It all depends on three factors: communication, usability and data security. The main purpose of a social network is communication, so what matters is how well one can chat and interact with others privately and publicly, on-the-go and on the PC. The ability and ease of representing ourselves and our histories will also begin to matter. How easily can one find information and small details within profiles on either service, and how easily can we control who else sees them? How transparent is the sharing of our content, and how can we control it exactly? The platform itself becomes useless if we, the users, are vulnerable to phishing and other attacks.


The central element in both networks is the stream of information that represents news about one’s friends. Facebook seems to function perfectly, since our expectations are based on this model.

The "Top news" view sorts the stream as per the an algorithm, which favors multimedia updates like photos and videos, along with posts that have attracted many comments. You might not like the filtering, but it is helpful when checking large volumes of updates, to display what Facebook believes to be interesting more prominently. A real-time chronological view is implemented in the form of a live ticker that displays all news items from friends in the right-side margin. Google+ on the other hand has fewer options, and displays everything cleanly chronologically, which doesn't offer any scope for customization. Only if you sort friends into many circles and then filter within the circle, can you manage the flow of news.

Subscribing, following or stalking?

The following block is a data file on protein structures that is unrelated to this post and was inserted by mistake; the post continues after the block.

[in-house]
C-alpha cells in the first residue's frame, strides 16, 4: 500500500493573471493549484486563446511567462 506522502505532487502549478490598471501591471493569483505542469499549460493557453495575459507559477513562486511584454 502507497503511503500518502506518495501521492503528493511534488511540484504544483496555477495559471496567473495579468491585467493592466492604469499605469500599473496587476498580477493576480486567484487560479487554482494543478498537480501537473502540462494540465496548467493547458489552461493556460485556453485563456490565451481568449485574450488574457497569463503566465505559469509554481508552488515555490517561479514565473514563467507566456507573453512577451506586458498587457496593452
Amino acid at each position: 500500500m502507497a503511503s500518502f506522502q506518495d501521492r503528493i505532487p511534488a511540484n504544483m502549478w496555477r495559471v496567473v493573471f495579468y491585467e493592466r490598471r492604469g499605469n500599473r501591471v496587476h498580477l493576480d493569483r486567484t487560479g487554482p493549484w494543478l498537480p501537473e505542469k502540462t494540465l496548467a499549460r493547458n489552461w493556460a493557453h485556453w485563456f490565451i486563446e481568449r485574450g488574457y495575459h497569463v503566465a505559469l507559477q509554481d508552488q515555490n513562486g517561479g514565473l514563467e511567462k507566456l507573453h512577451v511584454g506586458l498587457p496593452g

An additional parallel with Twitter is the follower principle in Google+. You can follow the publicly posted contents from other users just by adding him or her to one of your circles. This does not require his consent. A number of users find this objectionable. Google however promotes openness and quick dispersion of information in this manner. Facebook started providing a similar function after Google+ launched, but you as user must specifically allow this before others can follow your public postings. With Facebook, friends inhabit a more private space. Users can also form closed groups or make event plans, which is missing in Google completely. On the other hand, Google+ introduced the idea of holding "Hangouts", which are video conferences with up to ten (soon 20) persons. Flangouts can be utilized even on Android (version 4.0) smartphones. Facebook on the contrary provides only 1-on-1 video chats in addition to the basic text chatting. Google, with its many services has enormous potential to bring users together, but must be careful of forcing services onto its users. The beginning has been (naturally) marked by YouTube, using which you can already see which videos have been posted by your Google+ friends. This currently requires users to link their accounts. Soon, Google Reader will be overtaken, requiring users to share and distribute content they read directly to other Google+ users. As and when Google brings the users of its other services to Google+, the network will grow towards a critical mass that will make even more users flock to it.